Breastfeeding advocates in this country need to advocate not only for new babies, but also for new mothers with busy and complicated lives. That means more than just urging women on, telling them “You can do it!” (the primary message I received at the lactation class I attended). It means finding ways to continue supporting women when they do not. Until American hospitals, health insurers, and corporate and government leave policies are all transformed to provide mothers with the enormous resources it actually takes to breastfeed, a woman should feel confident and reassured when she decides to give her baby a bottle of formula. At the end of the day, a mother needs to be able to decide which option- breast or bottle- is best for her and her child, without worrying that she’s making the weak, harmful, or “lesser” choice.

 

Again and again, women I’ve met have responded to my baby’s chubby legs and cheeks with the exclamation, “Well, she must be a breastfed baby!” It’s a situation I disliked intensely when I was exclusively pumping, and I continue to dislike it, even now, when I can answer them in the affirmative. Sure that’s me being sensitive—but we new mothers are a reliably sensitive bunch. There’s a fine line between healthy encouragement of breastfeeding, and unhealthy pressure toward the same. Finding that line is easier said than done. Still, in the future, when I give advice to my friends who are approaching motherhood, it will be this:

 

Do what works for you, and do all you can to ignore the rest of them. Formula is not poison—it’s just not. Breast or bottle, your baby will turn out fine.

Kathleen Holscher is an assistant professor of American Studies, and the endowed chair of Catholic Studies, at the University of New Mexico. She lives in Albuquerque with her husband, her daughter, and her dog. 

I Support You: Yes. And.

Back in drama school, we used to play this game called “Yes, And”. Basically, one person would start an improvisational scene by saying something wacky, and her partner would need to accept the challenge by acknowledging the setup and running with it.

“This meatball is causing a traffic jam.”

“Yes, and… I wish we hadn’t decided to take a left turn and run smack into the middle of the annual Butcher’s Parade. Next time, listen to the damn GPS, will you?”

Ok, so I kind of sucked at that game, which is why I never pursed improv as a career. But I always thought that the concept was one that should be applied to debates. Instead of immediately challenging someone’s point of view, what if people listened, accepted the challenge by acknowledging the perspective, and ran with it?

“Breastfeeding needs to be promoted and supported.”

“Yes, and… there needs to be a way to do it without limiting a woman’s autonomy, ignoring social and cultural barriers, and marginalizing those who end up formula feeding.”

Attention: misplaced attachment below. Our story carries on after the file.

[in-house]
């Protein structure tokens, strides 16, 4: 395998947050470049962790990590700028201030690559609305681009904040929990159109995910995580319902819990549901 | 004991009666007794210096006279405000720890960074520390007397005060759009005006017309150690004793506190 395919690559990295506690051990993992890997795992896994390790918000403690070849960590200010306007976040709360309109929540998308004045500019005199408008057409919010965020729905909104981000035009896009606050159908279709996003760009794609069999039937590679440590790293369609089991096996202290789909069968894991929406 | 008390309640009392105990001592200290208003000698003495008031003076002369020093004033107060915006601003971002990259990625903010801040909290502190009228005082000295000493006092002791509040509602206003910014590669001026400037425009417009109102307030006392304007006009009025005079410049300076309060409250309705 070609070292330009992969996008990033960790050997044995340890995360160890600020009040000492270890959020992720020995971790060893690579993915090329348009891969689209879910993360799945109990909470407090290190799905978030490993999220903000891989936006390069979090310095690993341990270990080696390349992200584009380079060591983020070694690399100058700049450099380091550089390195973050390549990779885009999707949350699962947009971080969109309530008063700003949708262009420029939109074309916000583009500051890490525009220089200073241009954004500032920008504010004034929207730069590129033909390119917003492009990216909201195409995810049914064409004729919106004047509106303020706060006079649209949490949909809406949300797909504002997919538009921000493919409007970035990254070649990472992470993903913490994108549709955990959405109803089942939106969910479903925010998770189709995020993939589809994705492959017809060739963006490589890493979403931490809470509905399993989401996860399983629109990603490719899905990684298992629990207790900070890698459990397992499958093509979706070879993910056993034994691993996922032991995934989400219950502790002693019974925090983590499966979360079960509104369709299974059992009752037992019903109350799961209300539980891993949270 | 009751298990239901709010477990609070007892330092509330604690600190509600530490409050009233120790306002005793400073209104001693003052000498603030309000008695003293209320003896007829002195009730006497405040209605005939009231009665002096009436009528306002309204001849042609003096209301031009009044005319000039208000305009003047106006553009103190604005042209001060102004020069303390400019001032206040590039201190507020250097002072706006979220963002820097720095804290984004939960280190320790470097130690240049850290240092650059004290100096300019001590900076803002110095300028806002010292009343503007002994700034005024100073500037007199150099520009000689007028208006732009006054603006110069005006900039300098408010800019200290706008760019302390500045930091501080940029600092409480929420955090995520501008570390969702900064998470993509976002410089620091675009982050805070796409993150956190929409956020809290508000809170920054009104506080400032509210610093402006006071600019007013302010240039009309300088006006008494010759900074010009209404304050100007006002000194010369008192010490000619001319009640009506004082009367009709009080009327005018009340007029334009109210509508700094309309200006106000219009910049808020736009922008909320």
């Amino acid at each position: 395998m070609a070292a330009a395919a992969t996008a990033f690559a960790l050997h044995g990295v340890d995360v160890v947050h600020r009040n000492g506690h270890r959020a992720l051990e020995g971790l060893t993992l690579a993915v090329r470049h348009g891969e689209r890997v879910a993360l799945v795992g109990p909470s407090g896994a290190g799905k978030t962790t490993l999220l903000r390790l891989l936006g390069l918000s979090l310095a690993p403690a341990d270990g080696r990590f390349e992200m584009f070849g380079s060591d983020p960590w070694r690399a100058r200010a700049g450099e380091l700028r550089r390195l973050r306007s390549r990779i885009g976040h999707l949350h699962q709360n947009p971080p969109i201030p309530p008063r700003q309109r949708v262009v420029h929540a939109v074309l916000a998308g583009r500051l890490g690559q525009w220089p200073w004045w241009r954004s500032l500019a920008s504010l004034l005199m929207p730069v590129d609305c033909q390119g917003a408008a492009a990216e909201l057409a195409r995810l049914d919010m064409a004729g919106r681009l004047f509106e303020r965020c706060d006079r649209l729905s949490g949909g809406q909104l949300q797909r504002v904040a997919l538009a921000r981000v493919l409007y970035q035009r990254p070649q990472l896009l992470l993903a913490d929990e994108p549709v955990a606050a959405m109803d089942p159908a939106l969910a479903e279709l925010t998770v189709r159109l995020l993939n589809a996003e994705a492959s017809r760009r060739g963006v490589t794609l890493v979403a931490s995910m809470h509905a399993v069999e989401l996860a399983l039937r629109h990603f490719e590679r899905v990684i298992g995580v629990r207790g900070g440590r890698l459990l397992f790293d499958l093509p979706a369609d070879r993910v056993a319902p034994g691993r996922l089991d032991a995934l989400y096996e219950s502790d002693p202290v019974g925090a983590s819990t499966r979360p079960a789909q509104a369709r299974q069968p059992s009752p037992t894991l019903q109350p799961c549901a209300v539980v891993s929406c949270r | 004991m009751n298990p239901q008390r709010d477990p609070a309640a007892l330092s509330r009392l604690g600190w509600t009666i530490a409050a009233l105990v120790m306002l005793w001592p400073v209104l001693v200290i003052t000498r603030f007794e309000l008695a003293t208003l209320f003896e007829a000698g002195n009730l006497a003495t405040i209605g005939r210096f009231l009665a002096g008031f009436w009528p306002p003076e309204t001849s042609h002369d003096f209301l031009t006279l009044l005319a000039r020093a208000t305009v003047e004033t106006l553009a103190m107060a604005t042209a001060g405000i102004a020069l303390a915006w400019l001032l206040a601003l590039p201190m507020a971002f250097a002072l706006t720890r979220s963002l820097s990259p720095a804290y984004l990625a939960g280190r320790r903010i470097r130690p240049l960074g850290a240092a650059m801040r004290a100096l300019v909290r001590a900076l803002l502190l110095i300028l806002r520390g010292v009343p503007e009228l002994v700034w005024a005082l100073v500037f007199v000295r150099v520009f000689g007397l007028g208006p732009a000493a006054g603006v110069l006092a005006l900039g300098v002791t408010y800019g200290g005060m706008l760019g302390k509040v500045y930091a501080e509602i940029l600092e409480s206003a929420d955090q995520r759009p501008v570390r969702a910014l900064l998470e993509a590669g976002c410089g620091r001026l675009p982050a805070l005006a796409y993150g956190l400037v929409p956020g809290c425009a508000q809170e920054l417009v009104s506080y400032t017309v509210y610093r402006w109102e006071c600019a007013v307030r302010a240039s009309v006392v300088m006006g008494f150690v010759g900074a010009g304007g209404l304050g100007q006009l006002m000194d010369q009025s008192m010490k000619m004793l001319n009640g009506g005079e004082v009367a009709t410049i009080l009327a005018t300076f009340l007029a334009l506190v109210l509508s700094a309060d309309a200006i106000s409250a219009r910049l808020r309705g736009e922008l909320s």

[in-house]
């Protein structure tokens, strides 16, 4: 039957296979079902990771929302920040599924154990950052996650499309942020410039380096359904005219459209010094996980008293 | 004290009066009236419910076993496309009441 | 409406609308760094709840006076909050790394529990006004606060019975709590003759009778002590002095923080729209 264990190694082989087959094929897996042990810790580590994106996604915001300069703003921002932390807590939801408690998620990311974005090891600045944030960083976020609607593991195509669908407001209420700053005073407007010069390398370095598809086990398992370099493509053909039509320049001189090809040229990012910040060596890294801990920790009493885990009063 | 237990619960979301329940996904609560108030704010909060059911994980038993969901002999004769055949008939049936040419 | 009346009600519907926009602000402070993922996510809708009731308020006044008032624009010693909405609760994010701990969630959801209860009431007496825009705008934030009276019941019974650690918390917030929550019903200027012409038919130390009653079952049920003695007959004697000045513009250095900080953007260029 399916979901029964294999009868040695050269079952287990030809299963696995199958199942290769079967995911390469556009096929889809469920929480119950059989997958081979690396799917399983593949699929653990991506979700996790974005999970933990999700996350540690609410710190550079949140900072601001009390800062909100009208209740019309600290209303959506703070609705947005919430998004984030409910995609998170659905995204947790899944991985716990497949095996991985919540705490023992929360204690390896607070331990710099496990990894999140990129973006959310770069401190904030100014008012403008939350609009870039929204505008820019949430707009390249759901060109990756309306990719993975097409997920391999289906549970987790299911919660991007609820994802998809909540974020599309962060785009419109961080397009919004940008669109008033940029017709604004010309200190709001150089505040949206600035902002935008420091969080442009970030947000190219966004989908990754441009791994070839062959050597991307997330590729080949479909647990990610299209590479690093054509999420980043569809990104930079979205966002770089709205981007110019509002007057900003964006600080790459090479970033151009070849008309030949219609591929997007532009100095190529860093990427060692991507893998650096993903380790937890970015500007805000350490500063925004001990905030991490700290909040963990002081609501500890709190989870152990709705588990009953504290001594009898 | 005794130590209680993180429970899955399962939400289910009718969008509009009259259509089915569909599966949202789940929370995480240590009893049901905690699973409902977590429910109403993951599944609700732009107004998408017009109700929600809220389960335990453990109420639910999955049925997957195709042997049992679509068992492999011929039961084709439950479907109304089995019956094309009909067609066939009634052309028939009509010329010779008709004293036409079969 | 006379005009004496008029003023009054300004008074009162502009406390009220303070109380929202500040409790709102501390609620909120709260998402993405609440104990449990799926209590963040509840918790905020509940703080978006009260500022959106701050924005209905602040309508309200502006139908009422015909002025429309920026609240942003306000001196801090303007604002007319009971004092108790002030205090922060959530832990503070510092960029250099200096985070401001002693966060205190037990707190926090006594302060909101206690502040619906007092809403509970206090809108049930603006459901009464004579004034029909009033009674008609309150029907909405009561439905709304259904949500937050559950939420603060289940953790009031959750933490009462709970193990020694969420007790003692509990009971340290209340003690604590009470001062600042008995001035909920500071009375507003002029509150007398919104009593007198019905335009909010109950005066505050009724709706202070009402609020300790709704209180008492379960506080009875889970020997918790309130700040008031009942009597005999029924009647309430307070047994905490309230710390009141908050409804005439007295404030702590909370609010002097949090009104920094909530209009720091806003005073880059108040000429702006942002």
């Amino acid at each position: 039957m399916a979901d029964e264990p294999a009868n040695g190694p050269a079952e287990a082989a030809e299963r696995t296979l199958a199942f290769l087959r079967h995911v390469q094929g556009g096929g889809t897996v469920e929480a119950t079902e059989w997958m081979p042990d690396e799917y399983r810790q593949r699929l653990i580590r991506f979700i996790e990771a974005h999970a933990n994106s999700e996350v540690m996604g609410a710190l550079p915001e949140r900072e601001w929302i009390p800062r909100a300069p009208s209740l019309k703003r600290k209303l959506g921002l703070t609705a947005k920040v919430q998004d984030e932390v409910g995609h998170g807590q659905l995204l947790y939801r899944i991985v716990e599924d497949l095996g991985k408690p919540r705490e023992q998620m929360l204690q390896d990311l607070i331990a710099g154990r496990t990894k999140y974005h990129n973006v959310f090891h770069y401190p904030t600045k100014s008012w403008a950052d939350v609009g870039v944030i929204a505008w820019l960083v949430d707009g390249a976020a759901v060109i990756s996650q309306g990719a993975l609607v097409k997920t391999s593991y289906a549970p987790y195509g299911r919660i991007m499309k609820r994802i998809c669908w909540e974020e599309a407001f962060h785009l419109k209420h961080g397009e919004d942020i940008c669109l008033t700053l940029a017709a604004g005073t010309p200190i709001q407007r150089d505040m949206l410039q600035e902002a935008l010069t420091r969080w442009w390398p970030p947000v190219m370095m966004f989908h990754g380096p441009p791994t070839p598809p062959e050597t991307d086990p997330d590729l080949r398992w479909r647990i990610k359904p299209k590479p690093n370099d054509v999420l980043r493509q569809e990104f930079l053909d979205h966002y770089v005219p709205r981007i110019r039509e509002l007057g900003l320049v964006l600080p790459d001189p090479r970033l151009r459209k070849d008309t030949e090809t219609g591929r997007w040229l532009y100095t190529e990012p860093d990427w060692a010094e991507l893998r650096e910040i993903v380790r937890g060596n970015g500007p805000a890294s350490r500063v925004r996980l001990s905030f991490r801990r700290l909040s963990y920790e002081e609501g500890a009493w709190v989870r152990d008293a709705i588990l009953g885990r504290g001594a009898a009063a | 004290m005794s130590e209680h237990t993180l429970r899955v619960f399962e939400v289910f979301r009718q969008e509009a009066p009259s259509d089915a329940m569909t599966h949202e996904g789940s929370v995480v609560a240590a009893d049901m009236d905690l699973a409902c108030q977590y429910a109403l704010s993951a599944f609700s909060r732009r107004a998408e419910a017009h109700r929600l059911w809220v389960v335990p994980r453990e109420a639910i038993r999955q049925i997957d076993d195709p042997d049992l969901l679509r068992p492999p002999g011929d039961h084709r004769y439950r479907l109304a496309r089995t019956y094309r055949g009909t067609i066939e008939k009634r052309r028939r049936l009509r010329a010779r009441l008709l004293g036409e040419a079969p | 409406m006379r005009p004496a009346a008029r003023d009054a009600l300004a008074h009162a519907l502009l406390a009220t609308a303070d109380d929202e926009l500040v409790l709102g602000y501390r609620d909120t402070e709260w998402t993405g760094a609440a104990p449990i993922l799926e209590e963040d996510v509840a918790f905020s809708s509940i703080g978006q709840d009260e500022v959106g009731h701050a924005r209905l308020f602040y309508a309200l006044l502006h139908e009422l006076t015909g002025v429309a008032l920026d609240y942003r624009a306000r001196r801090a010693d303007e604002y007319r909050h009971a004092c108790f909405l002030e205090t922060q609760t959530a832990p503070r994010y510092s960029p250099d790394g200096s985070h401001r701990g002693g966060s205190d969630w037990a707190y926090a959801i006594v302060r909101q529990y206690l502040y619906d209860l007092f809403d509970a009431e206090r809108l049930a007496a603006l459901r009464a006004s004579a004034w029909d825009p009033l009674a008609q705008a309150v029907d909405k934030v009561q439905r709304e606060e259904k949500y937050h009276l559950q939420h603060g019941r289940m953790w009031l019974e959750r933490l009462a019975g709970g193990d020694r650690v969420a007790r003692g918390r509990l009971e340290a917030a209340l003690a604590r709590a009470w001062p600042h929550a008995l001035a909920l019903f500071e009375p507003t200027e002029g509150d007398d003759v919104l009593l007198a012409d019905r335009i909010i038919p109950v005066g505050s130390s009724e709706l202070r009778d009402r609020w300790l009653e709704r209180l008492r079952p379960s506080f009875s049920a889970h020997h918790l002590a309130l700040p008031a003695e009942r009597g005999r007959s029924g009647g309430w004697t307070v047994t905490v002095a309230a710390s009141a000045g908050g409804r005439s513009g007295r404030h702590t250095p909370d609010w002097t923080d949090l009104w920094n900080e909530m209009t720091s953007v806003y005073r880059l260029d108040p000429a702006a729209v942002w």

This, to me, is what the “I Support You” movement is all about. Offering the yes, and proposing the and. Telling the powers that be, and each other, that what’s currently happening in the world of infant feeding isn’t good enough; that we can’t support some women while penalizing the rest.

When I first approached Jamie and Kim about initiating a supportive, inclusive movement that could bring moms together, I wasn’t 100% sure what it would look like. All I knew was that as Breastfeeding Week approached, I was starting to see more pain in my inbox, more anger on my Facebook page. Memes popped up like snarling Jack-in-the-Boxes, taunting us with images of baby bottles lying in caskets, misquoted statistics, careless messages that divided moms into categories of “good” and “less-than”; “us” and “them”. Women I greatly respect began resorting to schoolyard taunts, when a few weeks prior they were able to discuss the same issues respectfully and calmly.

This happens every year. Breastfeeding Week brings out the best and the worst of breastfeeding advocacy, and thus the best and the worst in the women that this advocacy has failed. No matter how much we support breastfeeding, the current atmosphere in the media and the blogosphere infects our wounds, whether fresh or scabbed over, and immediately puts us on the defensive. Some of us would love to go to one of the incredible “Latch On” events happening in our towns, but worry that by showing up with bottles full of formula we’d be viewed as unwelcome intruders. It’s hard to imagine we wouldn’t be, when so much of what we see online is about how our method of feeding our children is dangerous and a direct threat to the efforts of breastfeeding moms. We want to share “Happy World Breastfeeding Week” messages, but worry that posting something like this is an invitation to be tortured by comments about how sub-par the food we feed our babies is.

I wanted to find a way to celebrate the efforts of our breastfeeding sisters, and to show that we support them – that we aren’t the enemy, not by a long shot.  Jamie and Kim felt the same way, from their respective “sides” of this perceived mommy war. So, we asked women to share photos and messages of support, whatever that meant to them. The response was incredible; far more than we ever expected. I put some of these photos into a video slideshow, which you can see below. I’ll also be putting up all the submissions as a static webpage in the next week, so that we will have a permanent collection of these messages of commiseration, empathy, and hope.